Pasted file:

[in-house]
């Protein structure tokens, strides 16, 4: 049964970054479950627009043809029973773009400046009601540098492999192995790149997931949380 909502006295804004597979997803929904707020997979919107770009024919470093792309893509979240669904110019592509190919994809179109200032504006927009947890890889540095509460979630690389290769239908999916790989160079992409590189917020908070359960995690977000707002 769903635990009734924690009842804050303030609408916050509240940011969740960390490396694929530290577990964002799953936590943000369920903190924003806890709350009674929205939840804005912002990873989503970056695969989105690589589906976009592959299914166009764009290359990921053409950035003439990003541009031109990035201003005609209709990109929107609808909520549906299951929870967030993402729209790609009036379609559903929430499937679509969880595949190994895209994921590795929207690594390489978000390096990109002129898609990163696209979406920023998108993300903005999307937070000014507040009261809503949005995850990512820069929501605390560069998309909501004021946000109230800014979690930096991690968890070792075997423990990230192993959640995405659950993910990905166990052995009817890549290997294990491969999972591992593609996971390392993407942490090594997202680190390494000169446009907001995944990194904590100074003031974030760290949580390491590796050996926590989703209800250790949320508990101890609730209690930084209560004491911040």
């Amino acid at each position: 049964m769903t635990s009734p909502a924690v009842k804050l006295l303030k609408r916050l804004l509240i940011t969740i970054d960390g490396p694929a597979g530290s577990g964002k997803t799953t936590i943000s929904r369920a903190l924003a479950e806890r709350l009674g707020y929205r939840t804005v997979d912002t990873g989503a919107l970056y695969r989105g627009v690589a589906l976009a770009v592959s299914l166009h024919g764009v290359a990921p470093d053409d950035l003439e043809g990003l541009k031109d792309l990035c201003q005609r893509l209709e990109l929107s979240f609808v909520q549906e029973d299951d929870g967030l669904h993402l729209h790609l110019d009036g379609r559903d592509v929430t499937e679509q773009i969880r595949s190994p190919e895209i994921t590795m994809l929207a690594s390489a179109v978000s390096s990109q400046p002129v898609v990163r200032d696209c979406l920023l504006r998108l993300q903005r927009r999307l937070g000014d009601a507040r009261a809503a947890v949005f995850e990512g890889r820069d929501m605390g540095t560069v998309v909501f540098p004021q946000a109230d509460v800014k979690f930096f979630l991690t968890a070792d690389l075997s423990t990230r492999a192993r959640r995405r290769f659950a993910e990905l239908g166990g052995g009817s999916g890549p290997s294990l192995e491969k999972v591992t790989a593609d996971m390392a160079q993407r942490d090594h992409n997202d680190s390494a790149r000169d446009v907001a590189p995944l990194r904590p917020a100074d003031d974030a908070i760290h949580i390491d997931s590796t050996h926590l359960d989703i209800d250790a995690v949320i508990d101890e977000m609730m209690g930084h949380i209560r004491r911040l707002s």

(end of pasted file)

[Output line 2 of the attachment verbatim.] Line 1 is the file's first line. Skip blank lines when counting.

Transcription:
């Protein structure tokens, strides 16, 4: 049964970054479950627009043809029973773009400046009601540098492999192995790149997931949380 909502006295804004597979997803929904707020997979919107770009024919470093792309893509979240669904110019592509190919994809179109200032504006927009947890890889540095509460979630690389290769239908999916790989160079992409590189917020908070359960995690977000707002 769903635990009734924690009842804050303030609408916050509240940011969740960390490396694929530290577990964002799953936590943000369920903190924003806890709350009674929205939840804005912002990873989503970056695969989105690589589906976009592959299914166009764009290359990921053409950035003439990003541009031109990035201003005609209709990109929107609808909520549906299951929870967030993402729209790609009036379609559903929430499937679509969880595949190994895209994921590795929207690594390489978000390096990109002129898609990163696209979406920023998108993300903005999307937070000014507040009261809503949005995850990512820069929501605390560069998309909501004021946000109230800014979690930096991690968890070792075997423990990230192993959640995405659950993910990905166990052995009817890549290997294990491969999972591992593609996971390392993407942490090594997202680190390494000169446009907001995944990194904590100074003031974030760290949580390491590796050996926590989703209800250790949320508990101890609730209690930084209560004491911040």